The program was successful. By 2006, there were four Puerto Rican parrot populations: a captive flock in El Yunque, one captive and one reintroduced flock in Rio Abajo State Forest, and the remaining original wild flock in El Yunque. 

After recording all four populations in the field, Martínez converted more than 800 hours of bird recordings to visual displays called spectrograms. She and her supervisor David Logue, now at the University of Lethbridge in Canada, grouped the calls according to their similarity.

They focused on the two most common calls, the caw and the chi that flock members exchange to keep in contact with each other. The research revealed that captive birds make caw and chi calls with at least two different syllables, while the wild El Yunque birds make entirely different calls, essentially a single syllable on repeat.

Being exposed from an early age to the Hispaniolan parrots’ calls while being separated from elders of their own species likely set the stage for the captive-raised birds to develop new vocalisations, Martínez says.

But the vocal changes didn’t end there. The study also found that each subsequent time the conservationists broke the birds off into new groups, tiny innovations crept into their calls. The captive Rio Abajo group began to sound distinct from its captive parent flock in El Yunque—and after the Rio Abajo captive birds were released into the Rio Abajo forest, the calls changed again. 

As it turns out, Martínez completed her research just in time. In 2017, just after she had finished her recordings, tragedy struck the El Yunque forest: Hurricane Maria killed the entire flock of approximately 50 wild parrots.

“This was the last refuge of the wild parrot,” she says. “If it hadn’t been for this forest, this species would have gone extinct”—but now it’s preserved in the captive and reintroduced flocks whose forebears were taken from that forest nearly 50 years ago.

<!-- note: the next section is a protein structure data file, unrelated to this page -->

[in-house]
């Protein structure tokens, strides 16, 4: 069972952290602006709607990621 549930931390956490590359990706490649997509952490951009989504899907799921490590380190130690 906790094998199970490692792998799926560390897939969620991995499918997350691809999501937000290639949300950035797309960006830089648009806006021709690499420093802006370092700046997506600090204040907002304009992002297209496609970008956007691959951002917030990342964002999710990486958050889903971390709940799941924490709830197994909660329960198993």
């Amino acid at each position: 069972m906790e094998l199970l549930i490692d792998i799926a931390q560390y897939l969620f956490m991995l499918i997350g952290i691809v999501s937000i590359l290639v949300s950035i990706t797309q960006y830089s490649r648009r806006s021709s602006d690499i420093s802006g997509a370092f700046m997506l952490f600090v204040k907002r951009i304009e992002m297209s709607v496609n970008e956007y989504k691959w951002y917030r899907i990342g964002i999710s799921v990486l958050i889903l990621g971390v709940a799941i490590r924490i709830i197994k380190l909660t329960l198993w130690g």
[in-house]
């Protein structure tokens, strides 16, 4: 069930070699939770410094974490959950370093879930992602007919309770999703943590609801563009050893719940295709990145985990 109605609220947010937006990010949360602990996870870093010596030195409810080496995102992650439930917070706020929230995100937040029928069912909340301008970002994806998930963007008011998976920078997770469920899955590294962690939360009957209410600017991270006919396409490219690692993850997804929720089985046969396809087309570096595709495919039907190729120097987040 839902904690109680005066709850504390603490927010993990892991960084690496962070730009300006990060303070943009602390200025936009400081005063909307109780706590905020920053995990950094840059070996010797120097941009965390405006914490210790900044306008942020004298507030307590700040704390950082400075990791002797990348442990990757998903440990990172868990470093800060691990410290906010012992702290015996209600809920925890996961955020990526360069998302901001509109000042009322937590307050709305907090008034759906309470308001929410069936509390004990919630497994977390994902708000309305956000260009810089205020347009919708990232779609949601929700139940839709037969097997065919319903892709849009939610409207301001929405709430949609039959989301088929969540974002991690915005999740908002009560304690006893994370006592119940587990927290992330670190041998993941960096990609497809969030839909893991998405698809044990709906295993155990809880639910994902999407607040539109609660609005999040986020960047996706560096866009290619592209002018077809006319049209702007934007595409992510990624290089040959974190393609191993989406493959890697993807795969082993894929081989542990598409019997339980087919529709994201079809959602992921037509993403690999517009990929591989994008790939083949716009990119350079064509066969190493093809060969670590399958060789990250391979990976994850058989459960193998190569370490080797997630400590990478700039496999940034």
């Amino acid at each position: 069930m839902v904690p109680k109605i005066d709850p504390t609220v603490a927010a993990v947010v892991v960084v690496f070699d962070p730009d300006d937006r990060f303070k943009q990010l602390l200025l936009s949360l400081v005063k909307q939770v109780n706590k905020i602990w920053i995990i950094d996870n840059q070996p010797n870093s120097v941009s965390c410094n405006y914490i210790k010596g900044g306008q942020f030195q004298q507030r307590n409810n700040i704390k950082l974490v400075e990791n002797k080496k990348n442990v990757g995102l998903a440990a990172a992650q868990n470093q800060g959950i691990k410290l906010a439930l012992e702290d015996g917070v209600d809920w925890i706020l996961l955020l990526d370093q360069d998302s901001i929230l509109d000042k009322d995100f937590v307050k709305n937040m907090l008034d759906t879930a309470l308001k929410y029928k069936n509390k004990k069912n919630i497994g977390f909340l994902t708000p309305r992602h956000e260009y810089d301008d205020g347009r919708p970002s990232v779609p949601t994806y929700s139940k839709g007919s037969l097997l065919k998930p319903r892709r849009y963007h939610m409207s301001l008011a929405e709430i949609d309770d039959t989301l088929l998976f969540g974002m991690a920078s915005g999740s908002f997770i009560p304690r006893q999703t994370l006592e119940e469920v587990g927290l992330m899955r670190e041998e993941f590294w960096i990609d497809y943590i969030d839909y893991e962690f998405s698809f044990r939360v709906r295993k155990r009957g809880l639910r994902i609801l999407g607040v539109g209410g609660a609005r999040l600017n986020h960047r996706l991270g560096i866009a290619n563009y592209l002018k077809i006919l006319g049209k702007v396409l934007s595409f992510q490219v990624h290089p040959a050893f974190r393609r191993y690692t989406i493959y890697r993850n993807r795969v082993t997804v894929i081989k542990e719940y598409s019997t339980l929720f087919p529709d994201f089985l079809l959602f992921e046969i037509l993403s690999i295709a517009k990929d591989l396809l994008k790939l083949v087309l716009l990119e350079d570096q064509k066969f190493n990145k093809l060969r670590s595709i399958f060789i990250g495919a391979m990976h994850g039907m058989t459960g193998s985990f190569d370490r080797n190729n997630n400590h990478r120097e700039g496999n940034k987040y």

Language tutors

Changes in vocalisations can impact parrot behaviour, says Wright, who studies Costa Rica’s yellow-naped amazons, another parrot species. When he experimentally transplanted several parrots into a population with an unfamiliar dialect, the younger birds quickly learned the new lingo but the older birds failed to master it, he says: “Adults didn’t seem to want to learn the new dialect; they just hung out with birds with the same dialect.”

While some Puerto Rican parrots have acquired a new dialect after being transferred to a different population, not all of the birds have a knack for it, notes Thomas White, a wildlife biologist who has worked with the U.S. Fish and Wildlife Service’s Puerto Rican Parrot recovery program for more than 20 years. (Meet the colourful people who devote their lives to parrots.)

“It’s just like humans learning a foreign language—some people pick it up much quicker and easier than others,” White says.

So to help the captive birds pick up the wild vocalisations, the recovery program has turned to reintroduced parrots to serve as tutors.

Birds scheduled for release into the El Yunque forest first spend a period of time at a site where they can watch, listen to, and learn from their soon-to-be peers. Conservationists have also stopped using Hispaniolan parrots as surrogates, now that there are enough Puerto Rican parrots to raise their own chicks.

And earlier this year, the team released 30 captive parrots into the El Yunque forest to replace the population that died during the hurricane. Their dialects, though not quite the same, will again fill the forest with a cacophony of parrot calls.